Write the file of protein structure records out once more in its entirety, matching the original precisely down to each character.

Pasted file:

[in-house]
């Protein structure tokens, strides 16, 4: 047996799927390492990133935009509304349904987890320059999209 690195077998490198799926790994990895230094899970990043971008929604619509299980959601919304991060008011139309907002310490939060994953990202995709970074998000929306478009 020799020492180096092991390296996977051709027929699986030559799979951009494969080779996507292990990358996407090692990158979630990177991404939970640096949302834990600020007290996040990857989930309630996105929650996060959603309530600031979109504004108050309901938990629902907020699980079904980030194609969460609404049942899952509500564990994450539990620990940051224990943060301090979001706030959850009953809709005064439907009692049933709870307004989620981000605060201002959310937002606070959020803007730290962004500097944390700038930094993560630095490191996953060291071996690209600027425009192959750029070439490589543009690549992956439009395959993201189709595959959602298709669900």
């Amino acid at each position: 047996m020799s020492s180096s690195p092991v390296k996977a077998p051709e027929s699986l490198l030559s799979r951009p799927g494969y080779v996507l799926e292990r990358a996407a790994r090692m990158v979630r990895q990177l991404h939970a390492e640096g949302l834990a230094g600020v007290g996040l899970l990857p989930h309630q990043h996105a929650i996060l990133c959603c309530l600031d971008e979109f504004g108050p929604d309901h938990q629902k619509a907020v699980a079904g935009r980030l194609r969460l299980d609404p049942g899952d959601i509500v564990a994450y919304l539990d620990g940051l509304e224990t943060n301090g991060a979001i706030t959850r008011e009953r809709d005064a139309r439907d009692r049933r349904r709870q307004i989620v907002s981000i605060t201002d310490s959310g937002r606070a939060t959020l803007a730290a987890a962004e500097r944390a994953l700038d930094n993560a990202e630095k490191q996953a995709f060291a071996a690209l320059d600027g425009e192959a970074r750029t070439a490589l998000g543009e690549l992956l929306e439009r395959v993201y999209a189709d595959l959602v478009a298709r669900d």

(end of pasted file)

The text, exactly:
[in-house]
């Protein structure tokens, strides 16, 4: 047996799927390492990133935009509304349904987890320059999209 690195077998490198799926790994990895230094899970990043971008929604619509299980959601919304991060008011139309907002310490939060994953990202995709970074998000929306478009 020799020492180096092991390296996977051709027929699986030559799979951009494969080779996507292990990358996407090692990158979630990177991404939970640096949302834990600020007290996040990857989930309630996105929650996060959603309530600031979109504004108050309901938990629902907020699980079904980030194609969460609404049942899952509500564990994450539990620990940051224990943060301090979001706030959850009953809709005064439907009692049933709870307004989620981000605060201002959310937002606070959020803007730290962004500097944390700038930094993560630095490191996953060291071996690209600027425009192959750029070439490589543009690549992956439009395959993201189709595959959602298709669900």
């Amino acid at each position: 047996m020799s020492s180096s690195p092991v390296k996977a077998p051709e027929s699986l490198l030559s799979r951009p799927g494969y080779v996507l799926e292990r990358a996407a790994r090692m990158v979630r990895q990177l991404h939970a390492e640096g949302l834990a230094g600020v007290g996040l899970l990857p989930h309630q990043h996105a929650i996060l990133c959603c309530l600031d971008e979109f504004g108050p929604d309901h938990q629902k619509a907020v699980a079904g935009r980030l194609r969460l299980d609404p049942g899952d959601i509500v564990a994450y919304l539990d620990g940051l509304e224990t943060n301090g991060a979001i706030t959850r008011e009953r809709d005064a139309r439907d009692r049933r349904r709870q307004i989620v907002s981000i605060t201002d310490s959310g937002r606070a939060t959020l803007a730290a987890a962004e500097r944390a994953l700038d930094n993560a990202e630095k490191q996953a995709f060291a071996a690209l320059d600027g425009e192959a970074r750029t070439a490589l998000g543009e690549l992956l929306e439009r395959v993201y999209a189709d595959l959602v478009a298709r669900d």